Crude drops below $30 with Iran sanctions about to be lifted
"This is three or four months ahead of what the market was thinking last year, so it just adds fuel to the fire," Mitsubishi Corp oil risk manager Tony Nunan told Reuters.
“Lower oil prices have been a sentiment leader for the recent market selloff and will again be in focus with Iranian sanctions expected to be lifted next week,” Ric Spooner, a chief analyst at CMC Markets, said in a note on Friday, quoted by Bloomberg.
“How fast Iran can put oil back on the market will now be a key issue for oil markets, with many skeptical that it will be able to do this nearly as fast as it has forecast,” he added.
Iranian and US officials have confirmed that the central vessel of Iran’s Arak heavy water reactor has been filled with concrete following the removal of its core, bringing Iran closer to meeting the requirements for having international sanctions lifted.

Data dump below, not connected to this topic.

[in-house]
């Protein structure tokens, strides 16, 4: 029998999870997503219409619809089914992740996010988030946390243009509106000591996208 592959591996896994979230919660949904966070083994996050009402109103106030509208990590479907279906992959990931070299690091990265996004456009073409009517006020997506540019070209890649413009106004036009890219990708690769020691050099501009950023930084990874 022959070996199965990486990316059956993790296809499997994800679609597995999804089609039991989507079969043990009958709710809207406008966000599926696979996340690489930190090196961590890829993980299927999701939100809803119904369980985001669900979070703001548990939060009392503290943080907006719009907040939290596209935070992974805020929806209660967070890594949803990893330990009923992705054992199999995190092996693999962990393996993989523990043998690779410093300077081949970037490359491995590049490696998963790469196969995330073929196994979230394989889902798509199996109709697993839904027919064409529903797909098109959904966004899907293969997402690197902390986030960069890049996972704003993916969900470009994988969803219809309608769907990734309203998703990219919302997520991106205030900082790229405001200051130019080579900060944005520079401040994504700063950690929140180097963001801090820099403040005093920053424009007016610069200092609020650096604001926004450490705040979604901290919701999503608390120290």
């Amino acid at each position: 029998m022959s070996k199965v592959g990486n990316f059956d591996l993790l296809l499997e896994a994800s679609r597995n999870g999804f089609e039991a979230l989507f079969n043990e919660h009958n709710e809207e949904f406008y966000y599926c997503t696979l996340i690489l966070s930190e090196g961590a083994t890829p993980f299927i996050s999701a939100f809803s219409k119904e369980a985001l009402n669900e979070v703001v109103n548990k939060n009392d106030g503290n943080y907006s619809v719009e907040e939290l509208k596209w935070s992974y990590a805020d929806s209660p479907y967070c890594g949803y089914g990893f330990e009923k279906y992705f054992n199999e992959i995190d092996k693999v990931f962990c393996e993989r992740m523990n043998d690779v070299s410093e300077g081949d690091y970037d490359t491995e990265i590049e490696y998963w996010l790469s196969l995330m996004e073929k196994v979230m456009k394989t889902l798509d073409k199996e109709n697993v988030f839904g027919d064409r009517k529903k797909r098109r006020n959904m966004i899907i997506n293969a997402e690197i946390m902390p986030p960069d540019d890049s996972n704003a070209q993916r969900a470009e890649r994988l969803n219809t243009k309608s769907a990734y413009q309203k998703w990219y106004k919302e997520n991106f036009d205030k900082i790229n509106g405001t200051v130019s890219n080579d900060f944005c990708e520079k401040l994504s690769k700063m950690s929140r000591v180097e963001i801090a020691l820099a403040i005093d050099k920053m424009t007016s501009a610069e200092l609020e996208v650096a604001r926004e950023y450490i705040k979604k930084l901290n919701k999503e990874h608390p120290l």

Iranian oil would add to the glut that has made prices collapse since the middle of 2014.
"It is the wrong time for Iran to be returning to the oil market, both for the market and (probably) also for Iran. It would have been so much more ideal for Iran to return to the oil scene if prices were soaring at $100," Phillip Futures said in a note, quoted by Reuters.
"In the very short term, another price drop cannot be excluded in particular after sanctions against Iran are being lifted," Commerzbank analyst Carsten Fritch told Reuters Global Oil Forum.
"That means a drop toward $25 is quite possible, but not much lower than that,” he said.
The bank previously predicted $63 per barrel Brent in 2016, but downgraded it to $50, which is still $20 per barrel higher than the current price.